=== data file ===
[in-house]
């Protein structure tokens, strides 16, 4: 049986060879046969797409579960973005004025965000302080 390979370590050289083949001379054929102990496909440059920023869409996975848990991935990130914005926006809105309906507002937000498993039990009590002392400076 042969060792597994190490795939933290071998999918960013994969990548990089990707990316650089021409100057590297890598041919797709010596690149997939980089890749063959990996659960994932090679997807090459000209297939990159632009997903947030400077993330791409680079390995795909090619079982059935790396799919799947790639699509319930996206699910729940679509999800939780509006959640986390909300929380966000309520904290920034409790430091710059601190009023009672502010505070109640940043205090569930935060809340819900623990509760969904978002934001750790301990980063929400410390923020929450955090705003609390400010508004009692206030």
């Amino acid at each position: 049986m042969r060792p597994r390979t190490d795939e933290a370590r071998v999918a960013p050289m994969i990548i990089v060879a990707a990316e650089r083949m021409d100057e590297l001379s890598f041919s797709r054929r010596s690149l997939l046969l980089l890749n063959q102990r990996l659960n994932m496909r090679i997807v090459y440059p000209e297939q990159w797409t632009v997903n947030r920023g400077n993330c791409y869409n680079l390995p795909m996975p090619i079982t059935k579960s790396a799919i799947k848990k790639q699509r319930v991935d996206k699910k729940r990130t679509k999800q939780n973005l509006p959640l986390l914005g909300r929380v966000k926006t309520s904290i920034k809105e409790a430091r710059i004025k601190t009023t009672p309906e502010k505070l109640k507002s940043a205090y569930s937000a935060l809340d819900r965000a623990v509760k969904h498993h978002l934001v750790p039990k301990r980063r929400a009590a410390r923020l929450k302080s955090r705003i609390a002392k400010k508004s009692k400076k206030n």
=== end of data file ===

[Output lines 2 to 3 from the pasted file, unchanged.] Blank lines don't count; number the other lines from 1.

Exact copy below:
């Protein structure tokens, strides 16, 4: 049986060879046969797409579960973005004025965000302080 390979370590050289083949001379054929102990496909440059920023869409996975848990991935990130914005926006809105309906507002937000498993039990009590002392400076 042969060792597994190490795939933290071998999918960013994969990548990089990707990316650089021409100057590297890598041919797709010596690149997939980089890749063959990996659960994932090679997807090459000209297939990159632009997903947030400077993330791409680079390995795909090619079982059935790396799919799947790639699509319930996206699910729940679509999800939780509006959640986390909300929380966000309520904290920034409790430091710059601190009023009672502010505070109640940043205090569930935060809340819900623990509760969904978002934001750790301990980063929400410390923020929450955090705003609390400010508004009692206030």
């Amino acid at each position: 049986m042969r060792p597994r390979t190490d795939e933290a370590r071998v999918a960013p050289m994969i990548i990089v060879a990707a990316e650089r083949m021409d100057e590297l001379s890598f041919s797709r054929r010596s690149l997939l046969l980089l890749n063959q102990r990996l659960n994932m496909r090679i997807v090459y440059p000209e297939q990159w797409t632009v997903n947030r920023g400077n993330c791409y869409n680079l390995p795909m996975p090619i079982t059935k579960s790396a799919i799947k848990k790639q699509r319930v991935d996206k699910k729940r990130t679509k999800q939780n973005l509006p959640l986390l914005g909300r929380v966000k926006t309520s904290i920034k809105e409790a430091r710059i004025k601190t009023t009672p309906e502010k505070l109640k507002s940043a205090y569930s937000a935060l809340d819900r965000a623990v509760k969904h498993h978002l934001v750790p039990k301990r980063r929400a009590a410390r923020l929450k302080s955090r705003i609390a002392k400010k508004s009692k400076k206030n």